I recently read a study about how women bra shop in retail locations (not online) in China. “An Investigation of Intimate Apparel Buying Behavior among Fashion Conscious and Non-Fashion Conscious Chinese Hong Kong Female Consumers (pdf)” was written by Joanne Yip, Derry Law and Zoe Wong.
The study examined bra buying behaviors among women in Hong Kong, noting that the intimate apparel retail industry is changing. Aside from just considering the functionality of a bra, customers also consider the fashion element – we want something pretty!
Shown here, Calvin Klein
Perfectly Fit Plunge Bra.
Research Methodology: 234 questionnaires were used for data analysis. They were distributed to age 18-35 Chinese Hong Kong females in universities and shopping malls. 20 questions were included regarding the decision making process of each consumer. Respondents also categorized themselves as fashion conscious or non-fashion conscious.
Need recognition: The results showed that the main reason women shop for bras is to replace an existing bra which had lost elasticity or declined in appearance, or due to a change in bra size.
Fashion conscious consumers also said they bought bras for new seasons, fashion reasons and special occasions. Non-fashion conscious women were not prompted by these factors.
Even though most women wear a bra every day, an extensive search is still necessary before the purchase of each new bra.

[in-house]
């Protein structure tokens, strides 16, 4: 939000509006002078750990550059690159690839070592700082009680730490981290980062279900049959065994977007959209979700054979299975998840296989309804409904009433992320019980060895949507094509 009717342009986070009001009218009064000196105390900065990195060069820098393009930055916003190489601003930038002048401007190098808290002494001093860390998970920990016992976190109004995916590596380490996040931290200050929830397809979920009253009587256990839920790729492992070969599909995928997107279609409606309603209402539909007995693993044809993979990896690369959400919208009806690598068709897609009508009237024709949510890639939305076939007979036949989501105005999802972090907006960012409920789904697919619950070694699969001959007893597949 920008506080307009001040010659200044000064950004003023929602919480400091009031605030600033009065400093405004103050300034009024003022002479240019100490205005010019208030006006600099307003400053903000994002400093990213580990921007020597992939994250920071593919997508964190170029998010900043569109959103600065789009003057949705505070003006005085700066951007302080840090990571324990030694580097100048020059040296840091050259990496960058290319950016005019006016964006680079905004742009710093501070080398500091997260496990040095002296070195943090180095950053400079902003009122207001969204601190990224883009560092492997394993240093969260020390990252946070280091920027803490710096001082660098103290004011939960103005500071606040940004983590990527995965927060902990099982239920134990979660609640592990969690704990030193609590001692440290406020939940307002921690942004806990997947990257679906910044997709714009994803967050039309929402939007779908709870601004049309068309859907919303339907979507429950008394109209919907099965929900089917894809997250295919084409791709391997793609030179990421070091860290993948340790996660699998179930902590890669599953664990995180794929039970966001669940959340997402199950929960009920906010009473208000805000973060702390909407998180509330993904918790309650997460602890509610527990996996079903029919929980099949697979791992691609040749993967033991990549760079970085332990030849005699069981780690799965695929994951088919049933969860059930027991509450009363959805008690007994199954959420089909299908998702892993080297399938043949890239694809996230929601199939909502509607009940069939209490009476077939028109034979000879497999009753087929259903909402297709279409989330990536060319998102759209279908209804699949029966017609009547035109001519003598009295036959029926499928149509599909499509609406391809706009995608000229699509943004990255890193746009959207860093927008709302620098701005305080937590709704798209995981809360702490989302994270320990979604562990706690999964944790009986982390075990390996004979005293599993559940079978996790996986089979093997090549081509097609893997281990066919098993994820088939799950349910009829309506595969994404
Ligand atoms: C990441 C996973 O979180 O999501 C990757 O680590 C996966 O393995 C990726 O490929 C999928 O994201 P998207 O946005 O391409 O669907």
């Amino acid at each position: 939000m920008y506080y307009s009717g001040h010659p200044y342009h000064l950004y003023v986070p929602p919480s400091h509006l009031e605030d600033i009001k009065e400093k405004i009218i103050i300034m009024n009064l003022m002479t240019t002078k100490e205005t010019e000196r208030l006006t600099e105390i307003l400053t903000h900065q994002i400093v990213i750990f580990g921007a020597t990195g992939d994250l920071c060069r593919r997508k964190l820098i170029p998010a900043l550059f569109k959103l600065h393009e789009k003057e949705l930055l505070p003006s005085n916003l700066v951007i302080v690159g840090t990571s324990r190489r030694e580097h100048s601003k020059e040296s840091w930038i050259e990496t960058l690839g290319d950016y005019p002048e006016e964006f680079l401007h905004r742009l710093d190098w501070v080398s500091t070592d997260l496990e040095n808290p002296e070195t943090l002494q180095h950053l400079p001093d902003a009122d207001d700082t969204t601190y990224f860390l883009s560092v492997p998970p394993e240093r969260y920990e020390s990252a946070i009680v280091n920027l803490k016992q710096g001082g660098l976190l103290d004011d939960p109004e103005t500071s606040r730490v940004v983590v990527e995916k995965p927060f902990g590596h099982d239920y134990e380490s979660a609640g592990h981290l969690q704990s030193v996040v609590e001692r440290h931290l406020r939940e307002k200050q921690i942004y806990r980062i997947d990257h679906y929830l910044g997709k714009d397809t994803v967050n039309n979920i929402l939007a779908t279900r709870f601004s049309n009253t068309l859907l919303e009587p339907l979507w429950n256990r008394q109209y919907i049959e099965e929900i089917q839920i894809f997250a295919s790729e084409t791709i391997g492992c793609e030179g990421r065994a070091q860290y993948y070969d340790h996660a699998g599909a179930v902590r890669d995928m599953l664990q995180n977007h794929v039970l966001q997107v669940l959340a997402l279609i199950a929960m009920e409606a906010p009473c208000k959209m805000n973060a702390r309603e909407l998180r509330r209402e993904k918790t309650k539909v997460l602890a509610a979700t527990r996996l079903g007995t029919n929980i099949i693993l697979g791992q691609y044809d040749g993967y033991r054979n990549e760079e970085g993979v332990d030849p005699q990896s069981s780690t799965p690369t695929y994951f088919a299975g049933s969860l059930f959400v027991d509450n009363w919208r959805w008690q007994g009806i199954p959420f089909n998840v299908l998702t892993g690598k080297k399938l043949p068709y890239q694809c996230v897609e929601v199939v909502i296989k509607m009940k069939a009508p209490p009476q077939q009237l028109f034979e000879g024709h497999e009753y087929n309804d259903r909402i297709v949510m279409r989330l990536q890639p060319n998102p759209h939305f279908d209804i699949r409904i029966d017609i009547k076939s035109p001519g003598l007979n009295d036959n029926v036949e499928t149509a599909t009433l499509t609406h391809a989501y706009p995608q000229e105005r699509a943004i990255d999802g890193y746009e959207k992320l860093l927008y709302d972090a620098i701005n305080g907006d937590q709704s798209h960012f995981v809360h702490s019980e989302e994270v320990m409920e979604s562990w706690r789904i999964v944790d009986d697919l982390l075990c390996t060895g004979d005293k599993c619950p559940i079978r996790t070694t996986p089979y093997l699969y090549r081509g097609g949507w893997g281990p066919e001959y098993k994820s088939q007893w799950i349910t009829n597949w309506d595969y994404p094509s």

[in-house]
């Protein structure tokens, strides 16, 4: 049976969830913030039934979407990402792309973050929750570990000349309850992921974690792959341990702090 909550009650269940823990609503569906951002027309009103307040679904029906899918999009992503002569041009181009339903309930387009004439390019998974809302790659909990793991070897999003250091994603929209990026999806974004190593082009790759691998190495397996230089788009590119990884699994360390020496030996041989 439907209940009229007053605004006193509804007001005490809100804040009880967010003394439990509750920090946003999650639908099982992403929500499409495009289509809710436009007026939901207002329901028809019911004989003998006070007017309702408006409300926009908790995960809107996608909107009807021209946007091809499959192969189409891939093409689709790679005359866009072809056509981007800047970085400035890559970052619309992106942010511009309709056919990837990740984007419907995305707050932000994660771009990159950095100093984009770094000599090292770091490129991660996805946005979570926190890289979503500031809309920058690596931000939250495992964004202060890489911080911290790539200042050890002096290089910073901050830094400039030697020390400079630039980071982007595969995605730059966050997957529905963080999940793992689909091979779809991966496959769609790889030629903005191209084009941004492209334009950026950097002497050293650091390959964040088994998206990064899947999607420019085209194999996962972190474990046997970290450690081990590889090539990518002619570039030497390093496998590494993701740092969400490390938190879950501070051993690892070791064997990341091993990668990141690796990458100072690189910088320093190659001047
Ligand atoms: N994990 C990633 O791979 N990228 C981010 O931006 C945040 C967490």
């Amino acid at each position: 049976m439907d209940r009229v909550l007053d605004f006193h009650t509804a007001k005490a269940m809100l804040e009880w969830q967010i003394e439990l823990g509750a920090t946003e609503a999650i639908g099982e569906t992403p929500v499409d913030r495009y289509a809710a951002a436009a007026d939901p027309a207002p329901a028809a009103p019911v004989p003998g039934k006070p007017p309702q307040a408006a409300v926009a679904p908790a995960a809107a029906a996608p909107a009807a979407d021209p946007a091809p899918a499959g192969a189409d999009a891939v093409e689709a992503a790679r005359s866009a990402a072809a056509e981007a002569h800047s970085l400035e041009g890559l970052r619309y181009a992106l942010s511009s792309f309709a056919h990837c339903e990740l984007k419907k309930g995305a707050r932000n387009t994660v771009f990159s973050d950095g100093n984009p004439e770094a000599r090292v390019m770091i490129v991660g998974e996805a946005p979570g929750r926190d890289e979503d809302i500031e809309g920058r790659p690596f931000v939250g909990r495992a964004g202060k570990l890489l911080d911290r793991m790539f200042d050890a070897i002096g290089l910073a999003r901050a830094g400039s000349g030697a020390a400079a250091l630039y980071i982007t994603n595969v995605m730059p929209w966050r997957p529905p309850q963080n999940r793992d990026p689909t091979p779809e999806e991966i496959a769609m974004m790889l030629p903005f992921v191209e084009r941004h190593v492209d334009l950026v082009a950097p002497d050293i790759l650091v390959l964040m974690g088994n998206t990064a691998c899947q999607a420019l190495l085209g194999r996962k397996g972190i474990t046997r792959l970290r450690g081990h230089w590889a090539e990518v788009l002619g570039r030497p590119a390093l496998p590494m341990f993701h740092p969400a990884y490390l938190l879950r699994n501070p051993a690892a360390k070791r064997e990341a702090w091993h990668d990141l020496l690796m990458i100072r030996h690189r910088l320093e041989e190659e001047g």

BRAND: Women noted that they first tried on brands they had been happy with in the past to lower the risk of mis-purchase.
CUSTOMER SERVICE: Non-fashion conscious women were more concerned about customer service, because they were relying on correct measurements taken by salesladies to avoid mis-purchase. Both sets of women were uncomfortable in shops if the salespeople were too pushy.
INFORMATION: Fashion conscious women said they gain bra information from window shopping and reading advertisements in magazines and on subways. Non-fashion conscious consumers said they got most of their bra information from salesladies.
Both sets of customers thought fit, quality and price were the most important criteria when buying bras.
As lingerie makers realize the need for a more subtle push up or padded-bra to complement Asian figures, consumers are finding greater variety made especially for the Asian market.
M and S Asian-fit brand, launched in 1999, said in 2 years they accounted for 40% of their bra sales. Women in the US are more daring when showing cleavage, and wearing their push up bras to flaunt what’s up front. For Hong Kong women, the daring look is a bare back or off-the-shoulder, according to Japanese lingerie manufacturer Wacoal. (And when women are showing their shoulders, they need to pay more attention to their bust shape, or things may look out of balance.)